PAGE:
Blowing the trumpet of love this Fifa World Cup season

During the 2010 World Cup, the vuvuzela united football lovers across the world


Suresh Pattali

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Published: Thu 24 Nov 2022, 10:20 PM

“Oh no, not again!”

First thing in the morning a fortnight ago, a colleague’s wife who was leafing through the wknd. mag despised my column.

“This man has another instalment on love? He needs to grow up,” she said, thrusting the magazine back into her husband’s hand. She isn’t alone in a crusade against this state of mind called love. It ricochets every time within my kitchen walls: Why love?

So, I should ideally be starting with an apology and a warning to all of my readers that this episode too has a smattering of the topic on the icing due mainly to the truth that it makes or breaks the cake. But why this unabashed craze for the topic? Why love?

Because it’s there. Because it is the pivot point around which the world rotates. The juice that oozes out is the elixir to treat all the maladies of humankind.

So, ladies and gentlemen, I am here yet again to blow the trumpet of love this Fifa World Cup season.

Remember vuvuzela, the infamous South African horn, a symbol of the nation’s football craze, which simply means ‘to make a vu vu noise’? The two-foot-long cheap plastic horn, which buzzed the world into a tizzy like a zillion bees during the 2010 World Cup, united football lovers across the world. It trumpeted a sense of solidarity, a sense of camaraderie, however loud it was. What’s love, after all, if not camaraderie?

So, ladies and gentlemen, let me blow the trumpet of love here again, thanks to a female friend who went all the way to India to see the Kalpathi Ratholsavam or chariot festival. She sent me a random photo of the fair where a vendor had on display a pantheon of local versions of the vuvuzela in playful hues, just in time for the 2022 Fifa World Cup.

“Want something?” she messaged.

The simple gesture took me back in time when we were all innocent humans — adult or kid — with no agendas. In the days after temple festivals or village fairs, we roamed around the countryside blowing the little vuvuzelas. High-decibel noise reverberated across the hearts and minds with no rogue notes. No notice of noise pollution was pasted on our conscience. No complaint of societal disturbance was filed. A mischievous Raman would blare the horn into the little ears of Abdullah who, in turn, would blare it into Yacoub’s and then into Rosemary’s. No one complained. The innocent cacophony of peace and harmony still echoes in my ears.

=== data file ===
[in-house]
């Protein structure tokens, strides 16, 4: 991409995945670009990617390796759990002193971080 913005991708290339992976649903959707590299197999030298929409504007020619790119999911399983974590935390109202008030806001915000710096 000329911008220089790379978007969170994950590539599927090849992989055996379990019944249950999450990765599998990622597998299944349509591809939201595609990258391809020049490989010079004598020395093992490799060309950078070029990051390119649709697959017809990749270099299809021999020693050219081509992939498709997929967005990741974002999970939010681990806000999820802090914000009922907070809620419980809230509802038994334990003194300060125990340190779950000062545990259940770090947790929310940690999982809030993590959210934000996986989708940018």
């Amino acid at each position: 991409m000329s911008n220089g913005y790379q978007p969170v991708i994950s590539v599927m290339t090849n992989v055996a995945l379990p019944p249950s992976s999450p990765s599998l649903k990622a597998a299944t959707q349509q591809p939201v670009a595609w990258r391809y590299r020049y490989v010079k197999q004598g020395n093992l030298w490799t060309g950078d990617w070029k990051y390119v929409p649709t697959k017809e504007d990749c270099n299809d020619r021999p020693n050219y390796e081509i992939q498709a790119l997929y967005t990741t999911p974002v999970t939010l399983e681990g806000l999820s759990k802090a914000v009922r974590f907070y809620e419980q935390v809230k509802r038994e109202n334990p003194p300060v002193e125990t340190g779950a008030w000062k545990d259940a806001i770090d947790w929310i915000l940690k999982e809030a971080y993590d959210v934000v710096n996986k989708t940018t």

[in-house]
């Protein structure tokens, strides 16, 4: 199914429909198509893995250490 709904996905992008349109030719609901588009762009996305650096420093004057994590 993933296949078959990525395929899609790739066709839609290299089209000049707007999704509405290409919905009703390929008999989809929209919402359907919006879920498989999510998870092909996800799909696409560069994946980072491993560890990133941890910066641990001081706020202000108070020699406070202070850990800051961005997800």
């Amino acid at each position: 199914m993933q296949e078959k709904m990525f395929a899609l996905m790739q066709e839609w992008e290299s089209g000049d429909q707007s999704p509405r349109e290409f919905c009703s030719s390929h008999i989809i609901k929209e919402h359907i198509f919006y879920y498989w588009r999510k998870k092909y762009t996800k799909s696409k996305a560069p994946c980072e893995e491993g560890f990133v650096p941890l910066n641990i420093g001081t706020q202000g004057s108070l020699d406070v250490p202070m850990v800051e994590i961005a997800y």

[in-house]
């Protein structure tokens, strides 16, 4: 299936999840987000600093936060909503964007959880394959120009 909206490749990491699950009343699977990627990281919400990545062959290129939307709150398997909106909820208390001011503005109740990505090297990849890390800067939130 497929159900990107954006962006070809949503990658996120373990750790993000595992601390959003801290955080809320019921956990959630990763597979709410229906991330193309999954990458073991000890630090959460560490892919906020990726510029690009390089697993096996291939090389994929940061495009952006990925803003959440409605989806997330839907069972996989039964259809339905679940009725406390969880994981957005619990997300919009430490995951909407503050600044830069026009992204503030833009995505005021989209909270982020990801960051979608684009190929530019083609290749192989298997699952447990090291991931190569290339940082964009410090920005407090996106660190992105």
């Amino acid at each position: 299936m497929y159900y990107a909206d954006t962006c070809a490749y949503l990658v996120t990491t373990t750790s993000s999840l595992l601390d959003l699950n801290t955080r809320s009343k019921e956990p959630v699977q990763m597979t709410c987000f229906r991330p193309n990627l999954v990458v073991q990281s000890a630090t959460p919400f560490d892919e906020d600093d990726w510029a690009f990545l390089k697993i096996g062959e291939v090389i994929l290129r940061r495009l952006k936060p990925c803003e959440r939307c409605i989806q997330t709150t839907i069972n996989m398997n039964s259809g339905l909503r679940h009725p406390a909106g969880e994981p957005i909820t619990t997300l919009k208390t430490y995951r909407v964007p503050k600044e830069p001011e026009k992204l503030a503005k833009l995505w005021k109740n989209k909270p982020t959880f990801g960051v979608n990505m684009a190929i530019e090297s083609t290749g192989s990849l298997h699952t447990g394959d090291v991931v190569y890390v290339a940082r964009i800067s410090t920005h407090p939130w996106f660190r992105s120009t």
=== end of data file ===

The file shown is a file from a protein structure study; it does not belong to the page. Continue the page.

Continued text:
During offseason, laying one’s hand on a horn was like getting a ticket to the moon. We waited for a lorry or a coach — fitted with rubber horns — to roll into the village for some reason. We would request the driver for a chance to blow it for free or on a barter deal, which meant losing some pocket money to a stranger. A strong will and desire weren’t enough to sound a vehicle horn; it required a forceful squeeze on the rubber. It’s a big game for big boys.

It’s this package of bucolic innocence that my friend offered to bring home. Times when love isn’t always about romance and lust.

To sound a horn was also a grammatical puzzle for some of us. The phrase ‘Horn OK Please’ was one of the most ubiquitous signs on Indian trucks and buses back then. Even the best of our teachers were in the dark about its origin and what it actually meant. Some argued that it was a message for the vehicle in the back to sound horn in case its driver wanted to overtake. Vehicles in those days never had rear or side view mirrors. Another popular theory was that the sign was a shrewd marketing strategy by truck maker Tata who also owned the popular middle class soup brand called OK. Two birds with one stone.

My friend who bought me a vuvuzela in florescent yellow (requested via screengrab) played a messenger of love with that momentous gesture. No big-ticket gifts or sacks full of banana chips and Kozhikodan halva — usual giveaways on return from Indian holidaying — would offer such peace of mind.

I live in a community where silence is sacrosanct. I dread to sound the gift of horn for fear of breaking the law. I cannot take it to the Fifa World Cup or fan zones where the vuvuzela is a big no-no. I fancy playing it in the thick of dark that fills the neighbouring desert, but the fear that belly dance music rising from mushrooming tourist tents would corrupt my horn of peace holds me back.

I would rather bolt myself inside my heart’s cone of silence. As I lie in a luminous sarcophagus at the centre of a football pitch, my friend plays on the horn of love. Like an angel. Millions in the galleries erupt in a symphony that touches hearts across the oceans. Thousands of footballs vault into the skies filled with rainbows. The message is clear: There’s no loftier game than football that unites the world and connects every human mind.

The referee blows the whistle. The moment has finally arrived. Let the game of love begin.

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